The figure emerged in Facebook's first quarterly report to US financial regulators since the world's biggest social network made its much-criticised stock market debut in May.
The company said 8.7% of its 955m global users were not real.
There were 83.09m fake users in total, which Facebook classifies into three groups. The largest is made up of almost 46m duplicate profiles, accounting for 4.8% of all accounts. The company defined that category as "an account that a user maintains in addition to his or her principal account".
What were deemed "user-misclassified" profiles amounted to 2.4%, almost 23m, where Facebook says "users have created personal profiles for a business, organisation or non-human entity such as a pet".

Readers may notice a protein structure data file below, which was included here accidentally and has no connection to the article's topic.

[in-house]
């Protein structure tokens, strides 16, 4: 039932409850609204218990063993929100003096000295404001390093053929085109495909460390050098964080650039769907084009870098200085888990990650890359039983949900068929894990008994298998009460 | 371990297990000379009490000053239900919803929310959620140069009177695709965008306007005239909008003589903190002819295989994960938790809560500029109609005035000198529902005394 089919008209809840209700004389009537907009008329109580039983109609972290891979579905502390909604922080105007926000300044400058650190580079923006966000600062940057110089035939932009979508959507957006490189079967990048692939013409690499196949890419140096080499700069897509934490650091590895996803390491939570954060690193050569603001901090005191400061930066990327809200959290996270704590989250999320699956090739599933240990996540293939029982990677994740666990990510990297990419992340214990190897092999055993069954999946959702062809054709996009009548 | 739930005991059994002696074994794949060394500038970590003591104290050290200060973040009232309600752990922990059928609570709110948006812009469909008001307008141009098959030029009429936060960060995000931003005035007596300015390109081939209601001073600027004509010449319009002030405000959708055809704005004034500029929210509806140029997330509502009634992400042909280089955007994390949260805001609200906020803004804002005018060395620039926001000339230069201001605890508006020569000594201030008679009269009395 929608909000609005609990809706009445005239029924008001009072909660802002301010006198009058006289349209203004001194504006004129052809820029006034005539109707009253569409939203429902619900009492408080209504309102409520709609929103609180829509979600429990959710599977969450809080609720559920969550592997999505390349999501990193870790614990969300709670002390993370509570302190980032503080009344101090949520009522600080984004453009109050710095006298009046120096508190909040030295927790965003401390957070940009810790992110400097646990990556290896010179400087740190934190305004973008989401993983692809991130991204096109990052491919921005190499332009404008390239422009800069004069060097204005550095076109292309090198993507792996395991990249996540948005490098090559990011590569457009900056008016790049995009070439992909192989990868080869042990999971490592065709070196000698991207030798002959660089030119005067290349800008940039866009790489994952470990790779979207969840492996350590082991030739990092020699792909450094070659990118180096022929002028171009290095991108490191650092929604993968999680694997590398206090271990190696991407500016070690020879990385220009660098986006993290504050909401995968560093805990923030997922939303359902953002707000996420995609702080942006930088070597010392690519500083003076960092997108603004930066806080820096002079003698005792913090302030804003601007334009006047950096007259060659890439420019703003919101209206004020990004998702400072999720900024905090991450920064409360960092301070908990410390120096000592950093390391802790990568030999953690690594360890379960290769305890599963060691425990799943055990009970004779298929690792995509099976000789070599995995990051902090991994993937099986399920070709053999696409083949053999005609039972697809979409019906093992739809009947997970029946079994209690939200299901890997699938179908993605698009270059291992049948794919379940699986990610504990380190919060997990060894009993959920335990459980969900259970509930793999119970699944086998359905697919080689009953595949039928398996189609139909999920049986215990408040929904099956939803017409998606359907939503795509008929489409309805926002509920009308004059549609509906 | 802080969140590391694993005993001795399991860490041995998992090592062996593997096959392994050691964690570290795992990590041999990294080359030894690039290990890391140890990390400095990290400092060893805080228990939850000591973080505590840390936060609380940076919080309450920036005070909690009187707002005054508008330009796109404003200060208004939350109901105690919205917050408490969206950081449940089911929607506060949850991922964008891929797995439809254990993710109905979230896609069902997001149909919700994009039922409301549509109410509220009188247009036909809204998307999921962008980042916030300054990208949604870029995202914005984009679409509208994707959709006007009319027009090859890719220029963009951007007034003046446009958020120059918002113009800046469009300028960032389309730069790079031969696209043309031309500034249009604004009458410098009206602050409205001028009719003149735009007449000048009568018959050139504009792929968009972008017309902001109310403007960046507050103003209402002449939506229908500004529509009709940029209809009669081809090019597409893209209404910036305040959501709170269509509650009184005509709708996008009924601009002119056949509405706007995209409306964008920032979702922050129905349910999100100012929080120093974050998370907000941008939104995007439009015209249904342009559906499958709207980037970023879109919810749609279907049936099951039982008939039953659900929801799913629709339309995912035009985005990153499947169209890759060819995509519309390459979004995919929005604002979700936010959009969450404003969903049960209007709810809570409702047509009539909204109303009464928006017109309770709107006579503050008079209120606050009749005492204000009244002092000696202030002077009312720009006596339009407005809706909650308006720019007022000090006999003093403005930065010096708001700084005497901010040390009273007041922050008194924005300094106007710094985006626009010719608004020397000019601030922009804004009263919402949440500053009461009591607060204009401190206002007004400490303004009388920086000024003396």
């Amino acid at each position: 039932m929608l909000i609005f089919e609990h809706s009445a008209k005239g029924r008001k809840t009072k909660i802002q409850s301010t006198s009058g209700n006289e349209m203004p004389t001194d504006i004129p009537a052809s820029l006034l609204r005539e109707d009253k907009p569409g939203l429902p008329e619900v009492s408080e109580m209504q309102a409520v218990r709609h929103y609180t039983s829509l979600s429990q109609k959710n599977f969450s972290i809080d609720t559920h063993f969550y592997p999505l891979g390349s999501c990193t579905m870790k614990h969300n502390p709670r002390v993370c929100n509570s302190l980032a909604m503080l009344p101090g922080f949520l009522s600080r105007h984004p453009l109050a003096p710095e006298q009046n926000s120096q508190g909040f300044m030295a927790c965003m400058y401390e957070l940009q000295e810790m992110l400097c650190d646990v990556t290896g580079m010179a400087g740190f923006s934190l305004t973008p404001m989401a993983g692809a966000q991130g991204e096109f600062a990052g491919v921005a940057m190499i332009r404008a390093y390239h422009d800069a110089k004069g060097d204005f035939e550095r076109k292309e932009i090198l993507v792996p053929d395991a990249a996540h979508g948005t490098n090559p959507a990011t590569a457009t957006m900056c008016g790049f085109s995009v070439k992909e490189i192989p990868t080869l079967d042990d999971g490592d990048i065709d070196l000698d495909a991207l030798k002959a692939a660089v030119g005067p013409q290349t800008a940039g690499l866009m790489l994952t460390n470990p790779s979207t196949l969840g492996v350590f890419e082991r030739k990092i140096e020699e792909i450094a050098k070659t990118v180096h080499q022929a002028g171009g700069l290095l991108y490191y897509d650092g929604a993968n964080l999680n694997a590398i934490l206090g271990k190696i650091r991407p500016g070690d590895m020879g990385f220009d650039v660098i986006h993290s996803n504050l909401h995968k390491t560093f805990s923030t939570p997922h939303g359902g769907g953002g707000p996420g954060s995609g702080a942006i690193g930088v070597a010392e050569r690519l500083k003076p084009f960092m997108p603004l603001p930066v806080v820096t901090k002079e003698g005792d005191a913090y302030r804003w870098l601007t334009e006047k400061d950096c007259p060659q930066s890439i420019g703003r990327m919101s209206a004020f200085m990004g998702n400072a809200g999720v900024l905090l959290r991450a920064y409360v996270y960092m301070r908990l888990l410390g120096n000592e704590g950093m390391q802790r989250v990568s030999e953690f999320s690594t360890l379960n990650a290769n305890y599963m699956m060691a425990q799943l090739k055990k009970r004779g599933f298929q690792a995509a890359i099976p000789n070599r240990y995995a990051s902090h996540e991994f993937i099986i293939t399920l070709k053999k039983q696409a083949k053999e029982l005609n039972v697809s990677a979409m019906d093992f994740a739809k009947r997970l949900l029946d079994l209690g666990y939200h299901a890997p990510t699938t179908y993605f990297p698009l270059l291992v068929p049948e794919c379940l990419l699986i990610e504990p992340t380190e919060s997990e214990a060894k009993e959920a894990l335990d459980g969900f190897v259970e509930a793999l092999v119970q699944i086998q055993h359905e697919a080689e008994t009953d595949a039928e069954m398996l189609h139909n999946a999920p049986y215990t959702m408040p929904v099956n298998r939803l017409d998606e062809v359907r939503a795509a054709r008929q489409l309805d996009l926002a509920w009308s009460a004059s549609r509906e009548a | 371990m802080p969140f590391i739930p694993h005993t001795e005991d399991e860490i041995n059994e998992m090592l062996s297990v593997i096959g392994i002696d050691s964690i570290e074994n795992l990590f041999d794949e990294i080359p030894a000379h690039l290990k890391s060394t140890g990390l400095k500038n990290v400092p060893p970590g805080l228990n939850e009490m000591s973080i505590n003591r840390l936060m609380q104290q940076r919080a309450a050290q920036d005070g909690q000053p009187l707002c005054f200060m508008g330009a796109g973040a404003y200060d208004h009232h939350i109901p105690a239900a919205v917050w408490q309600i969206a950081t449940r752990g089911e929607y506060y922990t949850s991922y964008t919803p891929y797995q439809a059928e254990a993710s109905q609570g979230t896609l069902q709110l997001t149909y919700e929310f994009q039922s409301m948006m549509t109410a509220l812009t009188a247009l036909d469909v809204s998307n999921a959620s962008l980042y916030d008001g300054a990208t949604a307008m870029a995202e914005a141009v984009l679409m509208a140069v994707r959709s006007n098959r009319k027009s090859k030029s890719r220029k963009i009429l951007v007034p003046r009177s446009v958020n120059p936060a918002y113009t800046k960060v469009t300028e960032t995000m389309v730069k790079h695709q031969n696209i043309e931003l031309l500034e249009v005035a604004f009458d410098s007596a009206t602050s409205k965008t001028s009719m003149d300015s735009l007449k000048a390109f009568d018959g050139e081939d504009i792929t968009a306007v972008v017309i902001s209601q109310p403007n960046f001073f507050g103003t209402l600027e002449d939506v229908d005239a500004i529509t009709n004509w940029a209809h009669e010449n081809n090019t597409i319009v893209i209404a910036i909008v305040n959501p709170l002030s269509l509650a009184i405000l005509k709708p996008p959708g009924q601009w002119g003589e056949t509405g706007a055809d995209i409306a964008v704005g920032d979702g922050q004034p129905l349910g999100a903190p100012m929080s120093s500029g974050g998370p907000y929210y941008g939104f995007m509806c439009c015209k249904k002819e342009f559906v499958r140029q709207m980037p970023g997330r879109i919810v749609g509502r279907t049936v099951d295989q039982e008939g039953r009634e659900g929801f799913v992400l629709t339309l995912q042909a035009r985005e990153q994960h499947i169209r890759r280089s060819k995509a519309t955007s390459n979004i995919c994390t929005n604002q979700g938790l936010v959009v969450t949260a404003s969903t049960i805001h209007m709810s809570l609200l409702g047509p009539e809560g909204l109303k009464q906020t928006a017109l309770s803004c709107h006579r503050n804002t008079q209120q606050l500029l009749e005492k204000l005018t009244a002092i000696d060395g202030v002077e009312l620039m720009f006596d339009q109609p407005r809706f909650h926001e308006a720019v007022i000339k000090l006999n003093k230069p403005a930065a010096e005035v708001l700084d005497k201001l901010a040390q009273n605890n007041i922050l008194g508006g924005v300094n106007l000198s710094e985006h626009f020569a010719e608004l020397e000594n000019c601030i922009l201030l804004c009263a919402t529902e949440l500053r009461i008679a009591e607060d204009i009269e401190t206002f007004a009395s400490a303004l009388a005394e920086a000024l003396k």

Finally, "undesirable" profiles accounted for the remainder, about 14m, which are deemed to be in breach of Facebook's terms and conditions. The company said this typically means accounts that have been set up to send spam messages or content to other Facebook users.
In March, when Facebook last gave an estimate of the number of fake or duplicate accounts, it said the proportion was in the region of 5% or 6%, which at the time meant between 42m and 50m."